• Importance of informing patients of other important precautionary information.1 (See Cautions.)

Preparations

Excipients in commercially available drug preparations may have clinically important effects in some individuals; consult specific product labeling for details.

Please refer to the ASHP Drug Shortages Resource Center for information on shortages of one or more of these preparations.

Methylnaltrexone Bromide

Routes

Dosage Forms

Strengths

Brand Names

Manufacturer

Oral

Tablets, film-coated

150 mg

Relistor

Salix

Parenteral

Injection, for subcutaneous use

8 mg/0.4 mL

Relistor (available as disposable prefilled syringes with needle-guard system)

Salix

12 mg/0.6 mL

Relistor (available as single-dose vials and as disposable prefilled syringes with needle-guard system)

Salix

AHFS DI Essentials™. © Copyright 2018, Selected Revisions August 27, 2018. American Society of Health-System Pharmacists, Inc., 4500 East-West Highway, Suite 900, Bethesda, Maryland 20814.

References

1. Salix Pharmaceuticals. Relistor (methylnaltrexone bromide) subcutaneous injection and tablets prescribing information. Bridgewater, NJ; 2017 Sep.

2. Anon. Methylnaltrexone (Relistor) for opioid-induced constipation. Med Lett Drugs Ther. 2008; 50:63-4.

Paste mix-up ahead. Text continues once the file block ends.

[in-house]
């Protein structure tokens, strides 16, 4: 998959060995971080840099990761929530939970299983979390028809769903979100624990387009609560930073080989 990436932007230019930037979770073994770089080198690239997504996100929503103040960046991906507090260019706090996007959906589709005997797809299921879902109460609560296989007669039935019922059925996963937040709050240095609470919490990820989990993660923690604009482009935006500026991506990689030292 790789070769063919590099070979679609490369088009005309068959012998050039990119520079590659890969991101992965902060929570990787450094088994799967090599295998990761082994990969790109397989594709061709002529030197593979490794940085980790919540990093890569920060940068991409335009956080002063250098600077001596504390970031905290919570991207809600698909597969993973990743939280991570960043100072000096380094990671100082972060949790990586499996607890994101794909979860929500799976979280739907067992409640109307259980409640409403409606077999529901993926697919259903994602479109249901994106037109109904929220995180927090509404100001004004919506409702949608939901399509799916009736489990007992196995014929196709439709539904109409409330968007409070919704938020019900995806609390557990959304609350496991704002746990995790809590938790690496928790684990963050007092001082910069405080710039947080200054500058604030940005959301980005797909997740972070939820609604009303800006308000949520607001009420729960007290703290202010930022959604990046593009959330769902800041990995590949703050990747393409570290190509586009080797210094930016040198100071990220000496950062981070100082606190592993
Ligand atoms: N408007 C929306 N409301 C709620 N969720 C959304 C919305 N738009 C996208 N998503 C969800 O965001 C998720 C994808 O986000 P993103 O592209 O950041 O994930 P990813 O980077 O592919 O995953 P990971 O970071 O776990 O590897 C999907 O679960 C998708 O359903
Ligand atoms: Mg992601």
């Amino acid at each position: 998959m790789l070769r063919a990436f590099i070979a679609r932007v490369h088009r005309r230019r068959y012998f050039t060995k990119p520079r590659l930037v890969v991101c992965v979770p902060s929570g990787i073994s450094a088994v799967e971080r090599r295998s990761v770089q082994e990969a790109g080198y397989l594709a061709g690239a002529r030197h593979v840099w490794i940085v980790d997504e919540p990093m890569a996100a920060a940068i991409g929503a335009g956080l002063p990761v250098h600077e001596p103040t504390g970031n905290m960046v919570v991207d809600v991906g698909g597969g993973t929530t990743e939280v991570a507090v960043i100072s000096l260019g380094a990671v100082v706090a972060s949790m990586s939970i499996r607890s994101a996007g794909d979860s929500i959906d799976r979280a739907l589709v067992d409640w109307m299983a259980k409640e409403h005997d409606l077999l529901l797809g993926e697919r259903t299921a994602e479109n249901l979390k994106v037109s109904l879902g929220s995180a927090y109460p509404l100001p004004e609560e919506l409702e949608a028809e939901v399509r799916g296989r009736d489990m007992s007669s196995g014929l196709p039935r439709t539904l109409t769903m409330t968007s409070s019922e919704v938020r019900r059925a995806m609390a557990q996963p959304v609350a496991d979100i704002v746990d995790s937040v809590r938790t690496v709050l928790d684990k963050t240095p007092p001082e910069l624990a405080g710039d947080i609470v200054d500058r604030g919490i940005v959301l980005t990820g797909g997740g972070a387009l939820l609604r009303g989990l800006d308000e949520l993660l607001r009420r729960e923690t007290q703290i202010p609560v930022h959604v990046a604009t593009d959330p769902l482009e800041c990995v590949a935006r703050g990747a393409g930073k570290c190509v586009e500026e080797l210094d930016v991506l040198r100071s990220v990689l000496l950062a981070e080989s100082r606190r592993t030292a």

3. McNicol ED, Boyce D, Schumann R et al. Mu-opioid antagonists for opioid-induced bowel dysfunction. Cochrane Database Syst Rev. 2008; 2:CD006332.

4. Kraft MD. Emerging pharmacologic options for treating postoperative ileus. Am J Health-Syst Pharm. 2007; 64(Suppl 13):S13-20. http://www.ncbi.nlm.nih.gov/pubmed/17909271?dopt=AbstractPlus

5. Becker G, Galandi D, Blum HE. Peripherally acting opioid antagonists in the treatment of opiate-related constipation: a systematic review. J Pain Symptom Manage. 2007; 35:547-65.

6. Beattie DT, Cheruvu M, Mai N et al. The in vitro pharmacology of the peripherally restricted opioid receptor antagonists, alvimopan, ADL 08-0011 and methylnaltrexone. Naunyn Schmiedebergs Arch Pharmacol. 2007; 375:205-20. http://www.ncbi.nlm.nih.gov/pubmed/17340127?dopt=AbstractPlus

7. Thomas J, Karver S, Cooney GA et al. Methylnaltrexone for opioid-induced constipation in advanced illness. N Engl J Med. 2008; 358:2332-43. http://www.ncbi.nlm.nih.gov/pubmed/18509120?dopt=AbstractPlus